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How to say aromantic in other languages?


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If any of you are a native speaker of Spanish, forgive me and correct me if I'm wrong because I am not a native speaker, but I presume it would be "aromantico," since romantic is "romantico."

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On 22.1.2017 at 9:47 PM, Zae said:

Well, in german it's just Aromantik, so basically the same~

No, that's aromanticism. The adjective aromantic is aromantisch in German and I think the aromantic as in the person is called Aromantiker (which I can't get used to, for some reason I think Aromantiker sounds really weird xD)

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7 hours ago, aihpen said:

No, that's aromanticism. The adjective aromantic is aromantisch in German and I think the aromantic as in the person is called Aromantiker (which I can't get used to, for some reason I think Aromantiker sounds really weird xD)

Oh, you're right. I guess I didn't think that far ^~^"

And yeah, Aromantiker does sound kinda weird, but I like it :3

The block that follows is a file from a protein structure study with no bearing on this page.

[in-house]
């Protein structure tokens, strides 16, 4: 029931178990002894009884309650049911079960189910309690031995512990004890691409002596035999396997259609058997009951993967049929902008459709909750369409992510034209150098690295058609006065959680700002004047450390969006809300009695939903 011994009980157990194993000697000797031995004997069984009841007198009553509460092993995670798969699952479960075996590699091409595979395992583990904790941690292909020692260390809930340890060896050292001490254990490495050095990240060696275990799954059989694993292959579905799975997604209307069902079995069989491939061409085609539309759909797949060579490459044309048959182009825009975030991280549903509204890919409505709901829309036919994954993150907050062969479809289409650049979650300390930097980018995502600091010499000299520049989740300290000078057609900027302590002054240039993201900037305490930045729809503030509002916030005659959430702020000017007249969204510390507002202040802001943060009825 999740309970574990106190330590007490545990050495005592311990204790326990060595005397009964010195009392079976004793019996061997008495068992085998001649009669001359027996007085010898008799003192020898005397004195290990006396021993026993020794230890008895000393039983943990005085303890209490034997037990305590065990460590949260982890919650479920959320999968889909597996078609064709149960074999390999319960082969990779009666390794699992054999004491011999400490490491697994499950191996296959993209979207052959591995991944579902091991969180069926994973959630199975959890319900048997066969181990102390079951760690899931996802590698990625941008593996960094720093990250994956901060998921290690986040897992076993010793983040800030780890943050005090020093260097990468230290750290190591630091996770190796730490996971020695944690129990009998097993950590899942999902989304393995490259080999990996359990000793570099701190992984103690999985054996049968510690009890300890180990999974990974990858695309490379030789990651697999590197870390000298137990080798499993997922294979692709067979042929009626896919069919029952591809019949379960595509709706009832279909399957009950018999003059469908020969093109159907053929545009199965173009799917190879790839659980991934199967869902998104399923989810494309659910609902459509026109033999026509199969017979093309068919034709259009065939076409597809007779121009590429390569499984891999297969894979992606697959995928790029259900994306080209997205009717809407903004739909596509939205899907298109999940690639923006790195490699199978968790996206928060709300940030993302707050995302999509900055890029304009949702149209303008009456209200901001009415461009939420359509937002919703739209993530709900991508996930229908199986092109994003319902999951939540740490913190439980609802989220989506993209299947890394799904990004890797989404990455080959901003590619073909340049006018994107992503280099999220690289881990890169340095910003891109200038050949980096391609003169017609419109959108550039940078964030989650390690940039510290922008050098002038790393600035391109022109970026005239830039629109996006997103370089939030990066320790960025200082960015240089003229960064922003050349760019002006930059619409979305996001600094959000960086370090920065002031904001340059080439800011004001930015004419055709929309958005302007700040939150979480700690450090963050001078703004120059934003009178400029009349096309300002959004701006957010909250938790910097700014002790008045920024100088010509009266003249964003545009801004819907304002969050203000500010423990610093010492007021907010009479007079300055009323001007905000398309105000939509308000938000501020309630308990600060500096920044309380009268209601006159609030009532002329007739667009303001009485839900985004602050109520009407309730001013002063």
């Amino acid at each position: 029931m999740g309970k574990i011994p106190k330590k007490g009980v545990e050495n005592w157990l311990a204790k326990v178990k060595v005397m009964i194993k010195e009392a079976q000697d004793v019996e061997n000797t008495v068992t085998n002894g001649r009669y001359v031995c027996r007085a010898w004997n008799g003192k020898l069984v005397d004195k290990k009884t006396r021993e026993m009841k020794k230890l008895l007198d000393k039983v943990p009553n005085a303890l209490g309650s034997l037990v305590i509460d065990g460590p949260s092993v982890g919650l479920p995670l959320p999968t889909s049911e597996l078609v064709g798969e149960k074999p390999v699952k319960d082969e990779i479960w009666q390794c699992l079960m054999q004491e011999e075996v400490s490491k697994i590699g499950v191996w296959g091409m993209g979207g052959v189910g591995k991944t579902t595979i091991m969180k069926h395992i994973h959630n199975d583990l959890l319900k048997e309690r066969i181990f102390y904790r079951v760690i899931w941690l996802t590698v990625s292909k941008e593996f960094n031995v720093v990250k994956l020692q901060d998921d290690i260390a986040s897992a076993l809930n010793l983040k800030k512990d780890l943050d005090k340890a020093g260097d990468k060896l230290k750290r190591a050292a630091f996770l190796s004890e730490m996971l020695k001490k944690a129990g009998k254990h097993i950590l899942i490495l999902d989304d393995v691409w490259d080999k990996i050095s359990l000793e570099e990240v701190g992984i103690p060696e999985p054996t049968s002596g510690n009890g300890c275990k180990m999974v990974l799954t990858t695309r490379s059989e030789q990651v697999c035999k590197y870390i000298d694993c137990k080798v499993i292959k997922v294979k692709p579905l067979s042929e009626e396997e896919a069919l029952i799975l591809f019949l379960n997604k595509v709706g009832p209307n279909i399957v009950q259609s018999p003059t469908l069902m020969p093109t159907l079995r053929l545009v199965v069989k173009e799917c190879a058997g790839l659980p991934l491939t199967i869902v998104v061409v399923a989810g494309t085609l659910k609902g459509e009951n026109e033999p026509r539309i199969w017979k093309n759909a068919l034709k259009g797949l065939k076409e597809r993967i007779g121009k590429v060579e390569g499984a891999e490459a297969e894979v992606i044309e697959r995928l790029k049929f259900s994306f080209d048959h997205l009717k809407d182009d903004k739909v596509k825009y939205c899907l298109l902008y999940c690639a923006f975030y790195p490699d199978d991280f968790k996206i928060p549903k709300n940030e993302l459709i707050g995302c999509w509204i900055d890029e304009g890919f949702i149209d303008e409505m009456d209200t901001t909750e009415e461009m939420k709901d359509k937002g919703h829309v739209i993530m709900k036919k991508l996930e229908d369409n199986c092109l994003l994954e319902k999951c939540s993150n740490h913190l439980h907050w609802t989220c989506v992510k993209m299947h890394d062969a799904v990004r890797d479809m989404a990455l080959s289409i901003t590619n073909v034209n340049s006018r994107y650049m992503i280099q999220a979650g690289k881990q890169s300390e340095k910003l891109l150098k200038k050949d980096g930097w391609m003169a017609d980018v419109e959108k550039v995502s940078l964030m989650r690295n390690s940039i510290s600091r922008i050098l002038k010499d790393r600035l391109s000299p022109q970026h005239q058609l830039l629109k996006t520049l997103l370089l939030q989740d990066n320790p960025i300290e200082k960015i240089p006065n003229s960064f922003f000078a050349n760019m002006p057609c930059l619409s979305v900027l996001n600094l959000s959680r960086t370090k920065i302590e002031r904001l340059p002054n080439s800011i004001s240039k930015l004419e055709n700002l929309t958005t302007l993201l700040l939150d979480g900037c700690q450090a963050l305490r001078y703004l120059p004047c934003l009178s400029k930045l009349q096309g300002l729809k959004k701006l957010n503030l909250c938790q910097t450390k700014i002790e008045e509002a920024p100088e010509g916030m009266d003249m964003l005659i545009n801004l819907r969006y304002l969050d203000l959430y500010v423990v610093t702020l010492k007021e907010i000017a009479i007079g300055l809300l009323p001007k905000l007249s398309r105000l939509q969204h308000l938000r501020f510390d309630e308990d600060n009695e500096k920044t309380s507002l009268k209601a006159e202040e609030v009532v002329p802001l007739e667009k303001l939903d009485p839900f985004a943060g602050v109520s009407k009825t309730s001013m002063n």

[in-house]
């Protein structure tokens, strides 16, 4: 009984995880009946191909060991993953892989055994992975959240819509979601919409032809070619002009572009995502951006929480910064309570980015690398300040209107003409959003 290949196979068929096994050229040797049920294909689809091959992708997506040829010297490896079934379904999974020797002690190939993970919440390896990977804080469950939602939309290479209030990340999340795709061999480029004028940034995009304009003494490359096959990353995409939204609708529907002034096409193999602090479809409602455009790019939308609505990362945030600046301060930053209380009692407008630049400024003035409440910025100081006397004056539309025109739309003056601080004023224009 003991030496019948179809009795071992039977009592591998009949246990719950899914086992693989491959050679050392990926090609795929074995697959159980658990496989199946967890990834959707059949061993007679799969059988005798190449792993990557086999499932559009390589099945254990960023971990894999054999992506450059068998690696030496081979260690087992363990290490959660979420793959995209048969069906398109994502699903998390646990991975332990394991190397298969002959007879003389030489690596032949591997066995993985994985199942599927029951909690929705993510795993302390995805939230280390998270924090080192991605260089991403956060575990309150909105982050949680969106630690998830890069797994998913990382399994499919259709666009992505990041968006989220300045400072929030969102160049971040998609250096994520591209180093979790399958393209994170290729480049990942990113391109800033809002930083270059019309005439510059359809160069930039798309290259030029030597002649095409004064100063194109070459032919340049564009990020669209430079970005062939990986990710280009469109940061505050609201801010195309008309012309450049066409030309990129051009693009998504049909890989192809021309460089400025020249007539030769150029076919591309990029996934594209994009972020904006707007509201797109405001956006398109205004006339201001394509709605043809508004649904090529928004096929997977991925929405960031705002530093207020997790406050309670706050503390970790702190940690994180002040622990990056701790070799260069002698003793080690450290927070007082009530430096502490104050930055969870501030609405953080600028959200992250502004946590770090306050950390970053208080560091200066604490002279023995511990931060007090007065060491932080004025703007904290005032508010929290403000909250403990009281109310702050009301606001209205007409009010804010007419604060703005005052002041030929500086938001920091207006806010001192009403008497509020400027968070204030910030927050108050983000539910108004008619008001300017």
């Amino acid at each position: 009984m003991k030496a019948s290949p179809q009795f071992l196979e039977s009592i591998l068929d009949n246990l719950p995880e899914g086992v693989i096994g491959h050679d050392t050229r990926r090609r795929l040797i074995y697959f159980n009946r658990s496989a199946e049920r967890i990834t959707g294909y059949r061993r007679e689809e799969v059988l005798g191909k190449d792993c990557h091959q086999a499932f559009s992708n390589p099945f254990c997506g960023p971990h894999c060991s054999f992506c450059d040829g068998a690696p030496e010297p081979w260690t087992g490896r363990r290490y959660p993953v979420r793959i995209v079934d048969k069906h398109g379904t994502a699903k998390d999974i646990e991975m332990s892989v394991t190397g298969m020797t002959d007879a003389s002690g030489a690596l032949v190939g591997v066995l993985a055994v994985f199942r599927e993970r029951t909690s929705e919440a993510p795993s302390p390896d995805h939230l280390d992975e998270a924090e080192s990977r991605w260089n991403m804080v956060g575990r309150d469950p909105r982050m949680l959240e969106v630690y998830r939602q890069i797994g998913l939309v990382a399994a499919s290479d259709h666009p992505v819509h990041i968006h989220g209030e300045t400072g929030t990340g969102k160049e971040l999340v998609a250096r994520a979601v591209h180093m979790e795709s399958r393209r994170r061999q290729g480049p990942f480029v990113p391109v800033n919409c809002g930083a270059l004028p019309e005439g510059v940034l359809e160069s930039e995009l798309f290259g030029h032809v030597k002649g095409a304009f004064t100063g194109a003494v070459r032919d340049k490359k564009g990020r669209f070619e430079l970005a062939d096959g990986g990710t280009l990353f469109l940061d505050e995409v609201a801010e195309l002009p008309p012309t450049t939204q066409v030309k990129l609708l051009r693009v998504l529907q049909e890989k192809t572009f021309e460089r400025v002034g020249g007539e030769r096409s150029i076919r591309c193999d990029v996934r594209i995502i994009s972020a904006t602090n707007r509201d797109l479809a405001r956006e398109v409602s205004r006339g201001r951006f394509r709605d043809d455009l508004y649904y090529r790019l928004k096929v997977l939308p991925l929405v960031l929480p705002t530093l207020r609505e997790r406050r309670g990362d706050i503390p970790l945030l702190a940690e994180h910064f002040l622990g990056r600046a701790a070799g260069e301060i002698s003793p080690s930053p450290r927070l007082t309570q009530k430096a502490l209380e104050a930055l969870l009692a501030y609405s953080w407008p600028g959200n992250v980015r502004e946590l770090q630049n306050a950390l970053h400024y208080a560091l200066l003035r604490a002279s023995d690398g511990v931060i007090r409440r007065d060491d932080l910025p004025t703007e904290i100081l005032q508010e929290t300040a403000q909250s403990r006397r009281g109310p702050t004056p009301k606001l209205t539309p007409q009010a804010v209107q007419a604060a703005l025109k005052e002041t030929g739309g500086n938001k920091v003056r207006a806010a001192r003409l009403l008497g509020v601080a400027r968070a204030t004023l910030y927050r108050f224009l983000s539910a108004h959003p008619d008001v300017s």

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Hey sorry for to anyone who's following this for necroing, but I just found @Robin's page on translating aromantic and asexual into Chinese, and I was thinking it'd be cool if aromantic was just 無戀愛. That way we could actually keep the term 性戀 to describe sexuality (which is conflated with romantic orientation regardless of what language you're speaking anyway) and the two terms would also flow well together:

 

Aromantic Asexual: 無性戀,無戀愛 (I know that directly translates into asexual, aromantic, but it just sounds better that way)

 

 

I also started writing up a list of possible Chinese translations for other sexualities...?
 

Spoiler

 

For greysexual in Chinese...maybe 霧性戀? 霧 as in fog, because fog comes in different shades of grey, and in the fog, not everything is clearly defined. Some things in fog are more clearly defined than others, but many things are obscured, and won't be clear until you come closer to them. I think that 霧 would be a pretty cool translation for grey--not to mention it's pronounced (in Mandarin Chinese, at least), quite similarly to 無, so there's tonal similarity along with semantic similarity. 

 

My suggestion for translating demisexual is 伴性戀. Phonetically (in Mandarin Chinese), 伴 sounds exactly like 半 (half), which matches the meaning of the original Latin prefix "demi." In addition, 伴 directly translates to "companion," or "to accompany," which alludes to demisexual folks' inability to form sexual attraction until they form a strong emotional bond with someone.

 

And I thought it'd be funny if allosexual were translated to 纳性戀. Phonetically (in Mandarin Chinese) 納 sounds exactly like 那 (that, as in "that chair" or "that book"; the usage of 那, to me, implies a sense of othering). In addition, 納 translates to "to receive; to accept; to enjoy; to bring into," which I feel is appropriate for describing allosexuals, who welcome sex into their lives.